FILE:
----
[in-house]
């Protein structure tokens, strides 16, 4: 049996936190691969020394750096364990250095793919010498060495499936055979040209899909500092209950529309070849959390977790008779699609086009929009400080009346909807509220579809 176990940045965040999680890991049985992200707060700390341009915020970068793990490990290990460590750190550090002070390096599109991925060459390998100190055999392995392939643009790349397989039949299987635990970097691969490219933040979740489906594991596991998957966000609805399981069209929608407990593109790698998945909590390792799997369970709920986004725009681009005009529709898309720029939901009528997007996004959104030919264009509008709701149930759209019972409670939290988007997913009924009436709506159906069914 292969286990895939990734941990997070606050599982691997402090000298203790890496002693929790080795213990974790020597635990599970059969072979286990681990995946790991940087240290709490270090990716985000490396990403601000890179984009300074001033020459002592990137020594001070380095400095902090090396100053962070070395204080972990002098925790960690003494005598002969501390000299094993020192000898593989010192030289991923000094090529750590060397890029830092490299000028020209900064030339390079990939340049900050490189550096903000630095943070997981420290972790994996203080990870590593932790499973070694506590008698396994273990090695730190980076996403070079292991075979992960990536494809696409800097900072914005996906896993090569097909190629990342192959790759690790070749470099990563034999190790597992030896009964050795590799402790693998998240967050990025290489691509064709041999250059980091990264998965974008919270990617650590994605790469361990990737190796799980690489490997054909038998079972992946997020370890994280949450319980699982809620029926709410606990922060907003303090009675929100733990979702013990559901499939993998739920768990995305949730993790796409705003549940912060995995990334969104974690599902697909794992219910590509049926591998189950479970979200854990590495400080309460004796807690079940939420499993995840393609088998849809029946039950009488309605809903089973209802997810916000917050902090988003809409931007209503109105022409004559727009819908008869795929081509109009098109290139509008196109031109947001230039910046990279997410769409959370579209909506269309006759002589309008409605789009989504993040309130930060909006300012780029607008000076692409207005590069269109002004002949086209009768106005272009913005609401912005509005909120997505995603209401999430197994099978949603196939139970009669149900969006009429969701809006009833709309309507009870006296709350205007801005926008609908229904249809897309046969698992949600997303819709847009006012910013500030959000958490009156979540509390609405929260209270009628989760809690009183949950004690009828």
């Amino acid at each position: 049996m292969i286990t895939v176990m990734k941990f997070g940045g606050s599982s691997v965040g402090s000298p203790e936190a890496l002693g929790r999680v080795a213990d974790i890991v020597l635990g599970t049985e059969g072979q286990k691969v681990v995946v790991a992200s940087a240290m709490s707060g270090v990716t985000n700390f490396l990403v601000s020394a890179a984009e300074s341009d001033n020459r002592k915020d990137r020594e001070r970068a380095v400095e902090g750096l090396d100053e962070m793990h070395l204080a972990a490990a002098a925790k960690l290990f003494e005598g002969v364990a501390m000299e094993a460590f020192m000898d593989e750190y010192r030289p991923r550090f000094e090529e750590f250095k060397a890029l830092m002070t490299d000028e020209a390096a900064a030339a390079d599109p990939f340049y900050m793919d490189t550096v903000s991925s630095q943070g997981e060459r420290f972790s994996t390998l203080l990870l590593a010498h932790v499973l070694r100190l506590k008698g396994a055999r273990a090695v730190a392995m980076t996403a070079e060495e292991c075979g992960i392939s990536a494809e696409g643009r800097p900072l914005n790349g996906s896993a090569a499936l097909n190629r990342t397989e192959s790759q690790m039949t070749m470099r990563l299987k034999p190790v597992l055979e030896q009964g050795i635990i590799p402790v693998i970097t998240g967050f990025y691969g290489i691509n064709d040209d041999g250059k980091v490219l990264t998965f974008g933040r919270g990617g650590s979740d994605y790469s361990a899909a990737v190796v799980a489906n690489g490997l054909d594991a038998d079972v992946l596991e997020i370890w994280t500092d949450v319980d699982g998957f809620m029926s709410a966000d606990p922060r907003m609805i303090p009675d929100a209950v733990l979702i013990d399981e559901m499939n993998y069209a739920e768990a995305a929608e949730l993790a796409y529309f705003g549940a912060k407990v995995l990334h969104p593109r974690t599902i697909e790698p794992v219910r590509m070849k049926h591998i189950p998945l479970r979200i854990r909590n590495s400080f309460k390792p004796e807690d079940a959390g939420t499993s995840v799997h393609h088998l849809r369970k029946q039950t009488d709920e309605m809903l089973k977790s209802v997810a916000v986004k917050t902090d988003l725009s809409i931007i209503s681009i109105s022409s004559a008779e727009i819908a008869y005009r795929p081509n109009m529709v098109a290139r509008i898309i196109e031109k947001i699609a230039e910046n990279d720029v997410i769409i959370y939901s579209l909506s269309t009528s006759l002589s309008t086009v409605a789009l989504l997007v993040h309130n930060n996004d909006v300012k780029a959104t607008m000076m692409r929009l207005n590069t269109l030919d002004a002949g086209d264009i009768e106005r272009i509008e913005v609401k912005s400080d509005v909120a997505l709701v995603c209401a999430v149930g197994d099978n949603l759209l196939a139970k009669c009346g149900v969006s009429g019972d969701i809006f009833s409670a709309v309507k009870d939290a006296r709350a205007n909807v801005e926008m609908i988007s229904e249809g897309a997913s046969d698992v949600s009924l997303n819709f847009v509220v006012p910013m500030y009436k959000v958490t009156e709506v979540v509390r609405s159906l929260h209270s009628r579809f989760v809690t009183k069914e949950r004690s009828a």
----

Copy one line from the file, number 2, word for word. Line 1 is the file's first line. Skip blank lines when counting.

């Protein structure tokens, strides 16, 4: 049996936190691969020394750096364990250095793919010498060495499936055979040209899909500092209950529309070849959390977790008779699609086009929009400080009346909807509220579809 176990940045965040999680890991049985992200707060700390341009915020970068793990490990290990460590750190550090002070390096599109991925060459390998100190055999392995392939643009790349397989039949299987635990970097691969490219933040979740489906594991596991998957966000609805399981069209929608407990593109790698998945909590390792799997369970709920986004725009681009005009529709898309720029939901009528997007996004959104030919264009509008709701149930759209019972409670939290988007997913009924009436709506159906069914 292969286990895939990734941990997070606050599982691997402090000298203790890496002693929790080795213990974790020597635990599970059969072979286990681990995946790991940087240290709490270090990716985000490396990403601000890179984009300074001033020459002592990137020594001070380095400095902090090396100053962070070395204080972990002098925790960690003494005598002969501390000299094993020192000898593989010192030289991923000094090529750590060397890029830092490299000028020209900064030339390079990939340049900050490189550096903000630095943070997981420290972790994996203080990870590593932790499973070694506590008698396994273990090695730190980076996403070079292991075979992960990536494809696409800097900072914005996906896993090569097909190629990342192959790759690790070749470099990563034999190790597992030896009964050795590799402790693998998240967050990025290489691509064709041999250059980091990264998965974008919270990617650590994605790469361990990737190796799980690489490997054909038998079972992946997020370890994280949450319980699982809620029926709410606990922060907003303090009675929100733990979702013990559901499939993998739920768990995305949730993790796409705003549940912060995995990334969104974690599902697909794992219910590509049926591998189950479970979200854990590495400080309460004796807690079940939420499993995840393609088998849809029946039950009488309605809903089973209802997810916000917050902090988003809409931007209503109105022409004559727009819908008869795929081509109009098109290139509008196109031109947001230039910046990279997410769409959370579209909506269309006759002589309008409605789009989504993040309130930060909006300012780029607008000076692409207005590069269109002004002949086209009768106005272009913005609401912005509005909120997505995603209401999430197994099978949603196939139970009669149900969006009429969701809006009833709309309507009870006296709350205007801005926008609908229904249809897309046969698992949600997303819709847009006012910013500030959000958490009156979540509390609405929260209270009628989760809690009183949950004690009828």